Imran Khan, Pakistan’s petulant ousted leader, is already plotting his return
Last weekend, Pakistanis saw something they never expected to see: their prime minister, Imran Khan, in tears. He was addressing the nation on TV after being sent back to the national assembly by the supreme court to face a vote of confidence that he would go on to lose, to be replaced by Shehbaz Sharif.
In his subsequent 8 April address to the nation, Khan reiterated his claim that it was the US that wanted him out; he asked people if they wanted to be a free nation or American slaves. The US would never do it to India, he said. Here, he welled up, he choked. As a cricketer, Khan was always shy of showing his emotion. Even in moments of glory, he offered half-hearted high fives and reluctant, two-tap hugs. But when he became prime minister he learned to emote. And he became very angry. Approaching 70, he transformed into that angry young man who passionately delivers one contradictory sentence after another.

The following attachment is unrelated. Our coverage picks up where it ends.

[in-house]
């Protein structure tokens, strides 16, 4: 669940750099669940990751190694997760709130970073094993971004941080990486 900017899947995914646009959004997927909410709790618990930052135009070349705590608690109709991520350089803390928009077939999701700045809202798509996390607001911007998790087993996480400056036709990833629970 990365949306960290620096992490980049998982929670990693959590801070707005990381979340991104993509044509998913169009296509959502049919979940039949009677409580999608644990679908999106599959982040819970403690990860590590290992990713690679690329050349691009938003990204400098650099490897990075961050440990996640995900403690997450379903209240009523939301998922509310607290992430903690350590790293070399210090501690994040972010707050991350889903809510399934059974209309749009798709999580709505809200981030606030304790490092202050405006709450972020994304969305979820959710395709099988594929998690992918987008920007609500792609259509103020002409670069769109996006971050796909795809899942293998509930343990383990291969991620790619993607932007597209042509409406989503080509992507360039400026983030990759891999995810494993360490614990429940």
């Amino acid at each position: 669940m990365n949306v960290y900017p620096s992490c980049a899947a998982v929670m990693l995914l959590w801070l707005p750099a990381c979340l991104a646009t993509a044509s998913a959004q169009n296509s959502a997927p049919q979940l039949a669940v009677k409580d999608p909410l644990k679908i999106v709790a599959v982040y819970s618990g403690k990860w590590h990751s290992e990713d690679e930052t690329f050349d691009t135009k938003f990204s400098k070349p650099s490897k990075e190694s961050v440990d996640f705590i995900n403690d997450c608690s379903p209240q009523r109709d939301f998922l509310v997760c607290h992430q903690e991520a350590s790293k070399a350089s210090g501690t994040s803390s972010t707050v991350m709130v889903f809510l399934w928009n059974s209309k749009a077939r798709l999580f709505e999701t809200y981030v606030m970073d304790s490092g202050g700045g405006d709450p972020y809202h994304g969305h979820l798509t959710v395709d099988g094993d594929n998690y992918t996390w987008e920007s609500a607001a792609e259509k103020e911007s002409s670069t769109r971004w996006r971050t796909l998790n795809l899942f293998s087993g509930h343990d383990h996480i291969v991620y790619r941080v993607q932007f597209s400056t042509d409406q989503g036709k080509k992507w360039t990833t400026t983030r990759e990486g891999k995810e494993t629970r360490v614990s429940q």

Why is Khan not blaming the army for his ousting? Behind his petulant facade, there is a pragmatist at work. His party cadres are seething at the army for abandoning them, but Khan himself doesn’t want to burn the bridge that may one day bring him back to office.